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Background

Small organic compounds that bind to proteins and modulate their function are called bioactive small molecules. They serve as drugs, starting points for drug development, and probes for chemical biology. The identification of bioactive small molecules is one of the most critical steps in a drug discovery program. It is a principal task of medicinal chemists. High throughput screening (HTS), i.e. the screening of large compound libraries at disease-relevant protein targets has proven its value to discover bioactive molecules. These may serve as starting points in drug development programs or as probes in chemical biology. New innovative and broadly applicable concepts to screen libraries of small molecules at disease-relevant proteins are badly needed. The concept to synthesize and pool large combinatorial DNA-encoded small molecule library and to screen the whole encoded library as a pool at immobilized protein targets in a single selection experiment is an innovative approach to bring HTS into academia.
Sequencing of the human genome provided the protein-coding sequences of all genes, including that subset of proteins capable of binding low molecular weight compounds, the so-called “druggable genome”. Typical members of the “druggable genome”, i.e. traditional drug targets, are for example G protein-coupled receptors and enzymes such as kinases. However, the number of proteins associated with diseases is much larger than the druggable genome. Many disease-related proteins, for instance those that take part in protein-protein interactions, are promising, yet difficult targets in drug research. Screening of large DNA-encoded libraries holds promise to identify small molecule ligands for these difficult protein targets.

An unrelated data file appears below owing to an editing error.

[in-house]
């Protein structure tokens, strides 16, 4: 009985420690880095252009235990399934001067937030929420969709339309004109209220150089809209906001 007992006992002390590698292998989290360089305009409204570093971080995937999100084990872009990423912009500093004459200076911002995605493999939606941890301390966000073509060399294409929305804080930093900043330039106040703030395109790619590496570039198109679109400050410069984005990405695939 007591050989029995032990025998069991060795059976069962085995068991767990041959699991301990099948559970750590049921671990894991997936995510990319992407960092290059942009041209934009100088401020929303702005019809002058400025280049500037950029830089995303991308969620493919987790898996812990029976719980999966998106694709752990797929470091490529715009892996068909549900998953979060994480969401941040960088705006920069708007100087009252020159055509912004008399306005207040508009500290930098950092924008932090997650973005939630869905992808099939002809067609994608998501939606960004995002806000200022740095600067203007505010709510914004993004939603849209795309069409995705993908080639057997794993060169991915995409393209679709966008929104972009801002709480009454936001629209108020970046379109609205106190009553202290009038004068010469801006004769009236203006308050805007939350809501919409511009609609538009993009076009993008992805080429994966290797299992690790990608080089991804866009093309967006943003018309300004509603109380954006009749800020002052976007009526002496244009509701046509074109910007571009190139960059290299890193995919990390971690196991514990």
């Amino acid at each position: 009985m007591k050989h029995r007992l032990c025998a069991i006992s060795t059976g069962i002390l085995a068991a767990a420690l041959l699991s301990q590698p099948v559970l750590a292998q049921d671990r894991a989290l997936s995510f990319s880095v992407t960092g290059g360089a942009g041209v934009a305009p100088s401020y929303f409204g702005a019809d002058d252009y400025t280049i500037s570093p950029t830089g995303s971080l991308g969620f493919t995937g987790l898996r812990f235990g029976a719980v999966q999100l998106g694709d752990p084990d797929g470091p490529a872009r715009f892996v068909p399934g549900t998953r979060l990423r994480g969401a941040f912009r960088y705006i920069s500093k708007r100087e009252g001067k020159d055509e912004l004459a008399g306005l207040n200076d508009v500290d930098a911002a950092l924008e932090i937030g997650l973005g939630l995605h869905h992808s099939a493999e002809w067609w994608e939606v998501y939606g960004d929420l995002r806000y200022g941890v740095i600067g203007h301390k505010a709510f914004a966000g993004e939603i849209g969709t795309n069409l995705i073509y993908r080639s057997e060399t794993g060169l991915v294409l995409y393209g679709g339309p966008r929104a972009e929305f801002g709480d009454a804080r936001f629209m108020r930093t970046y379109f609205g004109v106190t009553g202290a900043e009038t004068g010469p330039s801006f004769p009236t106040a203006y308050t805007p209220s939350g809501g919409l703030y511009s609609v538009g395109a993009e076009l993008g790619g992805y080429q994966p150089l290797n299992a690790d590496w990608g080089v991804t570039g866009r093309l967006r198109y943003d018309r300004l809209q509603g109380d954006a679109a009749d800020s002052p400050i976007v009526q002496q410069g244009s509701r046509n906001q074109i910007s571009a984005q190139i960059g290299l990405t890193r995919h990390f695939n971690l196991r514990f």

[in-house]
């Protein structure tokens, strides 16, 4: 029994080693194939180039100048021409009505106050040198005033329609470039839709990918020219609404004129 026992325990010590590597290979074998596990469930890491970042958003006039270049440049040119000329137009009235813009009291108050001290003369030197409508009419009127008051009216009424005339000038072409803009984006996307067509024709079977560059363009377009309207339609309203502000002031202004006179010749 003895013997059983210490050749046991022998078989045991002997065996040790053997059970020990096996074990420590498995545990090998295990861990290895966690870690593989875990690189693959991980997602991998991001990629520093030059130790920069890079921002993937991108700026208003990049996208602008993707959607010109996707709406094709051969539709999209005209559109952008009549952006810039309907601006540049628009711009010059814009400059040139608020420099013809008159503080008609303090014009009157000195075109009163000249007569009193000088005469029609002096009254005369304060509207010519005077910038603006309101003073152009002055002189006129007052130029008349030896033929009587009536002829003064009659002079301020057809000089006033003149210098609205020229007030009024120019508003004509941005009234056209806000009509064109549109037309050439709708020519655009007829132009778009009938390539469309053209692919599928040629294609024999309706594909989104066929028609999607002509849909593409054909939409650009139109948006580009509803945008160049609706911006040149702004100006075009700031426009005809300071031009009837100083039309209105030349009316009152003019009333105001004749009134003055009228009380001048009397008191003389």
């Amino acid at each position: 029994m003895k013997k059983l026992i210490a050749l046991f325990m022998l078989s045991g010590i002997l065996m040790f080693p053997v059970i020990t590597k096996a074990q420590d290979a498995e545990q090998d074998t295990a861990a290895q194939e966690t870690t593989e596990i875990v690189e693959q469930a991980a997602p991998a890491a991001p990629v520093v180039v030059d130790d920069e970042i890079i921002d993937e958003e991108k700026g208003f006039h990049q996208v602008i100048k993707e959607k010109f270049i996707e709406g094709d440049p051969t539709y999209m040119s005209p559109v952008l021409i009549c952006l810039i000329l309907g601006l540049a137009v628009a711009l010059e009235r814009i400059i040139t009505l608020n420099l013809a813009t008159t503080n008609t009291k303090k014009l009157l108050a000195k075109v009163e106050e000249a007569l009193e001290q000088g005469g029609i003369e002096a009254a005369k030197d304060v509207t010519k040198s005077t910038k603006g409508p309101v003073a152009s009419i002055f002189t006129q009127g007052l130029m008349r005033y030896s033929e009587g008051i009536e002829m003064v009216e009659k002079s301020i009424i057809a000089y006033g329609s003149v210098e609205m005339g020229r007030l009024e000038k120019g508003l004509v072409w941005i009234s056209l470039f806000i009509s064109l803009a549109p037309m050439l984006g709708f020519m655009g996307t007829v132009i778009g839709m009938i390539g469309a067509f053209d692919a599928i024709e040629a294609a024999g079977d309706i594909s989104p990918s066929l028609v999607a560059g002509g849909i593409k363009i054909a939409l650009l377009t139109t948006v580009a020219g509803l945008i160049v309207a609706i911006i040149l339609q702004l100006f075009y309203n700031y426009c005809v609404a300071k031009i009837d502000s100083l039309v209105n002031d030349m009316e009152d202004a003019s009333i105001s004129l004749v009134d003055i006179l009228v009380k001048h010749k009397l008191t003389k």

What are our methods?

We are applying a broad range of methods from two very different worlds: chemistry and molecular biology.
We
  • synthesize functionalized small molecule scaffolds by organic preparative chemistry
  • couple these scaffolds to DNA
  • perform combinatorial chemistry on the DNA-coupled scaffolds
  • develop novel DNA-compatible chemical methods to furnish the library
  • use methods from molecular biology to encode each chemical step
  • develop novel selection assay approaches
in order to
  • obtain a large, pooled small molecule library with hundreds of thousands of members
  • screen the pooled library at promising drug targets, also from collaboration partners,
to identify novel bioactive small molecules.


    

 

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